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After the NATO Bombing, what then?
NATIONAL POST, Monday, April 19, 1999
If peace breaks out today....
When the war ends, the world will have a lot of new problems on its hands
Michael Bliss National Post
If NATO's war on Yugoslavia had lasted a week, ending in either Serbian compliance or NATO second thoughts, a relatively quick and workable Balkan settlement might have fallen into place. Now the world is at the end of week four of the bombing and the vast refugee movements.
Suppose that Slobodan Milosevic, the Yugoslav president, has had enough, that he accepts our terms, and the war ends today. The aftermath will look something like this:
(a) Troops and devastation in the Balkans. Whatever the final future of Kosovo, who can imagine the co-existence of Serbs and Kosovars in that part of the world without a watchful military presence? Who would bet that foreign troops will be out of the Balkans in our lifetime? Who will pay the cost of rebuilding the countries damaged in the conflict? The West can stand aside after the war and watch Macedonia, Albania, and Kosovo/Yugoslavia collapse into decades of poverty and suffering, or, as is likely, find itself paying many billions to try to get those places back on their feet.
(b) The end of NATO. Even total victory today could not disguise the fact that the NATO campaign has been one of the most striking military and public relations blunders in recent history. What was billed as a quick, clean air operation has turned into a massive application of firepower, a human catastrophe on the ground, and, charitably, a somewhat tarnished moral crusade. In this ultimate test of its capacities, the alliance proved a weak, almost ludicrous vessel (its strategy and information campaigns appeared to be managed by Basil Fawlty.) It's impossible to imagine the West or anyone else looking to NATO for leadership in other conflicts. At worst, NATO, having failed in its self-appointed new role, will wither and die. At best, Supreme Commander General Wesley Clark will be quietly eased into retirement.
(c) Collapse of the "human security agenda." Human rights and the rule of international law were the first casualty of the conflict. The debate on responsibility for this will echo for years in an atmosphere of bitter recrimination about atrocity stories, news management, bias, genocide, and the trivialization of the Holocaust. Charges and counter-charges of criminality will clog the international justice system, such as it is. If the Pinochet precedent holds, very few heads of state, neither Milosevic nor the heads of NATO countries, will be able to travel freely in the world. The United Nations will be close to non-functional because of the implications of the marginalization of the Security Council. The community of nation-states will almost certainly close ranks against the view that human rights activism trumps national sovereignty.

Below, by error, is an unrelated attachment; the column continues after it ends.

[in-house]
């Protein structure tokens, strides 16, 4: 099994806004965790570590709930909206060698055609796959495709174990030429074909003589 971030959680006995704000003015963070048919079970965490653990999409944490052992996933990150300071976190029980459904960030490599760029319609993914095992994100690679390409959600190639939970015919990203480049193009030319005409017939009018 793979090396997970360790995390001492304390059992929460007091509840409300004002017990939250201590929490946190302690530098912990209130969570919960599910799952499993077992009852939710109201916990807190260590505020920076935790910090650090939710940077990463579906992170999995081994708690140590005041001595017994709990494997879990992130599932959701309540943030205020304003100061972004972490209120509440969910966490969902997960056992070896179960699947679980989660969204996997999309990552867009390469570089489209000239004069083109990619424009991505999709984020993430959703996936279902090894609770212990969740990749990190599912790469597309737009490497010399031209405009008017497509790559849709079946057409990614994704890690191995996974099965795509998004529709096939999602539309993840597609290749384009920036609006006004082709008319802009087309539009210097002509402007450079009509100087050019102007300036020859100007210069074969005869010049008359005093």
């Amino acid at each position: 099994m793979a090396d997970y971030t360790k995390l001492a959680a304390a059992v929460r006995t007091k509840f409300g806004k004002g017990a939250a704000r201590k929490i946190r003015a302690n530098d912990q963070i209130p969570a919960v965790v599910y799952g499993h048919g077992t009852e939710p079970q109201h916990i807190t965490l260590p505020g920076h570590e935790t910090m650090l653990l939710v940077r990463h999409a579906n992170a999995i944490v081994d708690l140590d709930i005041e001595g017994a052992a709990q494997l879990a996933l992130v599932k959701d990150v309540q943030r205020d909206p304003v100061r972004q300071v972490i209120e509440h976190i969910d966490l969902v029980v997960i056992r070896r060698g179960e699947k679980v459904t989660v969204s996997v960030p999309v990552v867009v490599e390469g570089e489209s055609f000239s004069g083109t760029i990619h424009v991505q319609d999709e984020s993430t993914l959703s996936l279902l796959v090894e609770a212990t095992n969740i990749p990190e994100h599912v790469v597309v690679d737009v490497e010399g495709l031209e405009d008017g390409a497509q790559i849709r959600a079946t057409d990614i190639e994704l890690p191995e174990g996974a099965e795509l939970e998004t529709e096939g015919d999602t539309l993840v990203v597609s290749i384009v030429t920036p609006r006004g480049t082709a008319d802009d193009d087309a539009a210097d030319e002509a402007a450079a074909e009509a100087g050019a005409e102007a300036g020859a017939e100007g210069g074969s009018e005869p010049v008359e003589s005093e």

(d) American unilateralism. It is hard to imagine the Americans again agreeing to lead future wars by committee. The country that does most of the fighting and pays most of the bills will from now on call the tune, looking to its own interests. Whether the United States will have a taste for the long haul in the Balkans, or will withdraw from Europe to protect its clearer national interests, hangs in the balance.
(e) Global destabilization. Even bringing the Russians in to help police a Yugoslavian settlement will not dampen the resentments created in their region by the conflict. A new Cold War is one possibility, festering anti-Americanism and hostility to Western "human rights imperialism" are others. Around the world every aggrieved ethnic group and every ethnic terrorist organization will treat Yugoslavia as a "how-to" manual. Develop or provoke anything close to credible charges of ethnic cleansing or genocide and you can wind up with hosts of moralists and their guns on your side.
Should we even bother with a consequence
(f), the implications of the war for Canada? The government orders our fliers to bomb another country. Parliament goes on holiday. After their break, the MPs "take note" of the war, and get on with such vital issues as saving Canadians from the cultural sway of Sports Illustrated. No one in the world pays any attention to this once proud Canada, whose reputation for independent diplomacy lies in ruins. Nor will anyone pay attention to our confusions and our protests of good intentions as the world tries to put itself together again after this mess.
Maybe we delude ourselves in believing there's any point to our continued independence. Maybe we would be more influential if we had representatives in Congress.
But why be optimistic? You may be sick of the propaganda, and the war news is slipping to the back pages. But it hasn't ended today and probably won't end tomorrow. The legions carry on with their mandates to shoot and bomb and destroy. Moral outrage and moral certainty and moral callousness and macho commitment overwhelm careful debate.
If peace broke out today, the world would have a lot of new problems on its hands. It won't, and when it finally does, the problems will be much worse than those outlined here. There won't be much consolation in having told you so.
Michael Bliss teaches history at the University of Toronto.
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